The potential benefits and risks of artificial sweeteners and diet sodas are hotly debated. Critics state that artificial sweeteners and diet sodas are fueling obesity [1, 2], increasing the risk for diabetes and cardiovascular disease [2, 3], and of causing metabolic derangements.
A popular argument against consumption of sweet-tasting but non-caloric or reduced-calorie food and beverages is that this interferes with appetite and physiological energy intake regulation.
In March 2015, an observational study was published which created headlines warning that diet soda intake is linked to growing bellies. However, as is often the case with observational studies that reach contradictory conclusions (see below on the current state of evidence), the study has several weaknesses. To start with - the study, which was small, only included people aged 65 years and older. The data was collected in the early 1990s to early 2000. Thus the study data is over 10 years old now. Importantly, dietary intake data (aside diet sodas) are not available. It should be pointed out that the survey was done during a time when low-fat / high-carb public health campaigns were at their peak and when the general population had a relatively high-carb intake. This low-fat / high carb eating increases fat synthesis in the body and spikes levels of blood fats (triglycerides);[6, 7] this in turn is often associated with obesity and, in particular, belly fat (visceral fat).[8-10] Hence, without knowing calories consumed from fat and carb, the link between diet soda and growing bellies is grossly misleading. And if we were to assume that the result is really caused by diet soda intake, the real life significance of a 0.83 in (2.11 cm) waist gain in diet soda drinkers vs. 0.3 in (0.77 cm) in non-diet soda drinkers – i.e. a difference of half an inch (1.34 cm) over 10 years - is negligible and could as well have been caused by mild bloating. Or simply a measurement error; measuring people’s waist with a measuring tape and reporting those waist measures in two decimal points is a red flag itself.
When looking at the totality of evidence from different types of research in humans (observational studies and interventions studies), the conclusion is that artificial sweeteners and diet sodas do not result in fat gain or fuel obesity.[11-13]
Overall, existing studies using widely differing methodologies in various types of consumers (men, women, lean, obese, never obese, formerly obese), reach largely convergent conclusions: the use of low-energy sweeteners shows no consistent association with an increased appetite for sugar or sweet products  To the contrary, in the large majority, the use of low-energy sweeteners is associated with a lower intake of sweet tasting substances. Many studies support this.[12, 13] Findings from observational studies show no association between low-calorie sweetener intake and body weight or fat mass. And data from randomized controlled trials - which provide the highest quality of evidence for examining cause-and-effect outcomes - indicate that substituting low-calorie sweetened options for their regular-calorie versions actually results in a modest weight loss and may be a useful dietary tool to improve compliance with weight loss or weight maintenance programs.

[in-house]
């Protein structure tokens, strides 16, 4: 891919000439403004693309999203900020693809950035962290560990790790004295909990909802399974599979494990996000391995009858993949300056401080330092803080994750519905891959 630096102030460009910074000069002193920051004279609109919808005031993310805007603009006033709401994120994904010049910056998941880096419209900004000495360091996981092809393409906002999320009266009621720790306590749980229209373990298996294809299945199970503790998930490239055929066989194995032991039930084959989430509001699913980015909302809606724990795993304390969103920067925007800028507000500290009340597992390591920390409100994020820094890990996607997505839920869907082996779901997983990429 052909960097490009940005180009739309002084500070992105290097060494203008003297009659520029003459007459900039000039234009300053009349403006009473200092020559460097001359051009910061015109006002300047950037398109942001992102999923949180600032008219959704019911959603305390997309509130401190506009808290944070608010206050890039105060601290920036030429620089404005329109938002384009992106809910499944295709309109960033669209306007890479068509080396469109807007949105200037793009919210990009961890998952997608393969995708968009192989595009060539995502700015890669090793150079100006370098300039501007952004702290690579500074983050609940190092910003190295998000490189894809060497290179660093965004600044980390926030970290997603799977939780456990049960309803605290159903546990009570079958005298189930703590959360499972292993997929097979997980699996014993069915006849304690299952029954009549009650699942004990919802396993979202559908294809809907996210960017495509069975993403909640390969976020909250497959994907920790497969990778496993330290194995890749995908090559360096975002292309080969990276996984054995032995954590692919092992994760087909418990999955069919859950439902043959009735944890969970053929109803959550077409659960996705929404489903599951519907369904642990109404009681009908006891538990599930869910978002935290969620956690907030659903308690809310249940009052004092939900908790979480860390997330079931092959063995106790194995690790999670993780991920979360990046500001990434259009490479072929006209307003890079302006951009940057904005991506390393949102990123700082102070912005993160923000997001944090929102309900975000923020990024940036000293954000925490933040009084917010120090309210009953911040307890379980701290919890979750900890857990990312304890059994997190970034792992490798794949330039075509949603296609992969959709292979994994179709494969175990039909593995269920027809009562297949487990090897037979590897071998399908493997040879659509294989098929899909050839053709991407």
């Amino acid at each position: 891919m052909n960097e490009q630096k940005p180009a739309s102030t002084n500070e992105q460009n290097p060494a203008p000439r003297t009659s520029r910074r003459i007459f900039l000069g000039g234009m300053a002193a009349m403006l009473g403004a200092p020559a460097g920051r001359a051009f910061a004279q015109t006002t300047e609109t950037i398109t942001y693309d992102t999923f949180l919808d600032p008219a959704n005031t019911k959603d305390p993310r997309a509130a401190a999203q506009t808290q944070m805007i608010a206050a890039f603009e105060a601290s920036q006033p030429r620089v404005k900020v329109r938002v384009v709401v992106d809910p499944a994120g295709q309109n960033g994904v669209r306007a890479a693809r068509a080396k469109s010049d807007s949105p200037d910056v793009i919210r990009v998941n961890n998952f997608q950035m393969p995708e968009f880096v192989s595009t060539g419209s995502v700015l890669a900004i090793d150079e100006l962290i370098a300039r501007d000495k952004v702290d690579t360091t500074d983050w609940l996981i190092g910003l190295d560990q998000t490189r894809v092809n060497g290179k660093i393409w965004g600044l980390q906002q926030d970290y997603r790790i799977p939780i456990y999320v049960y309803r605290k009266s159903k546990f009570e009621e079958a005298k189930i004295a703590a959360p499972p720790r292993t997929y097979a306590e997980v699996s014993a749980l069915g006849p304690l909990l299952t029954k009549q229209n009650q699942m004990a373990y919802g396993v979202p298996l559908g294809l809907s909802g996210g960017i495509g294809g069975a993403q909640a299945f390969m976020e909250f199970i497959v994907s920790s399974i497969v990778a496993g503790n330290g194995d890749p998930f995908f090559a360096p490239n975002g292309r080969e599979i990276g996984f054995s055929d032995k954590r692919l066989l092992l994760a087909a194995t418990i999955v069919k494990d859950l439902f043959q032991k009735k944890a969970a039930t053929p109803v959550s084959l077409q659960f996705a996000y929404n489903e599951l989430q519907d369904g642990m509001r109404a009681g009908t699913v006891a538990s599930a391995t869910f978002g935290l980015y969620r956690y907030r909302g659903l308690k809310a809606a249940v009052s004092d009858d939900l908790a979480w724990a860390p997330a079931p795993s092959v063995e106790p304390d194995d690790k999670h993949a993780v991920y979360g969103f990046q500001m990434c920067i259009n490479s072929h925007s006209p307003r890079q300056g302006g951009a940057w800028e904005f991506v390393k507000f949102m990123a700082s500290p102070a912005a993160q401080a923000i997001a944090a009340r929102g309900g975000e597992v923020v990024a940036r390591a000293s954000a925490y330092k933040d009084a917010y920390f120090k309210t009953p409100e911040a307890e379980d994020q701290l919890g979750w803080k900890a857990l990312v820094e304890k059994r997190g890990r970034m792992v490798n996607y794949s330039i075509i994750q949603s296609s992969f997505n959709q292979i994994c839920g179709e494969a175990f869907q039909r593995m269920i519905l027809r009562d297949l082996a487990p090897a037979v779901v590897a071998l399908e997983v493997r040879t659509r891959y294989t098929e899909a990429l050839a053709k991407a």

As always, one has to look at the whole picture, there is no single magic bullet or single devil. Many times, a myopic focus on one single parameter distracts attention away from more important issues.
1. Fowler, S.P., et al., Fueling the obesity epidemic? Artificially sweetened beverage use and long-term weight gain. Obesity (Silver Spring), 2008. 16(8): p. 1894-900.
2. Swithers, S.E., Artificial sweeteners produce the counterintuitive effect of inducing metabolic derangements. Trends Endocrinol Metab, 2013. 24(9): p. 431-41.
3. Pereira, M.A., Diet beverages and the risk of obesity, diabetes, and cardiovascular disease: a review of the evidence. Nutr Rev, 2013. 71(7): p. 433-40.
4. Fowler, S.P., K. Williams, and H.P. Hazuda, Diet soda intake is associated with long-term increases in waist circumference in a biethnic cohort of older adults: the San Antonio Longitudinal Study of Aging. J Am Geriatr Soc, 2015. 63(4): p. 708-15.
5. Feinman, R.D., et al., Dietary carbohydrate restriction as the first approach in diabetes management: critical review and evidence base. Nutrition, 2015. 31(1): p. 1-13.
6. Parks, E.J. and M.K. Hellerstein, Carbohydrate-induced hypertriacylglycerolemia: historical perspective and review of biological mechanisms. Am J Clin Nutr, 2000. 71(2): p. 412-33.
7. Hudgins, L.C., et al., Relationship between carbohydrate-induced hypertriglyceridemia and fatty acid synthesis in lean and obese subjects. J Lipid Res, 2000. 41(4): p. 595-604.
8. Grundy, S.M., Hypertriglyceridemia, atherogenic dyslipidemia, and the metabolic syndrome. Am J Cardiol, 1998. 81(4A): p. 18B-25B.
9. Lemieux, I., et al., Hypertriglyceridemic waist: A marker of the atherogenic metabolic triad (hyperinsulinemia; hyperapolipoprotein B; small, dense LDL) in men? Circulation, 2000. 102(2): p. 179-84.
10. Lemieux, I., et al., Hypertriglyceridemic waist: a useful screening phenotype in preventive cardiology? Can J Cardiol, 2007. 23 Suppl B: p. 23B-31B.
11. Bellisle, F., Intense Sweeteners, Appetite for the Sweet Taste, and Relationship to Weight Management. Curr Obes Rep, 2015. 4(1): p. 106-110.
12. Miller, P.E. and V. Perez, Low-calorie sweeteners and body weight and composition: a meta-analysis of randomized controlled trials and prospective cohort studies. Am J Clin Nutr, 2014. 100(3): p. 765-77.
13. Zheng, M., et al., Substitution of sugar-sweetened beverages with other beverage alternatives: a review of long-term health outcomes. J Acad Nutr Diet, 2015. 115(5): p. 767-79.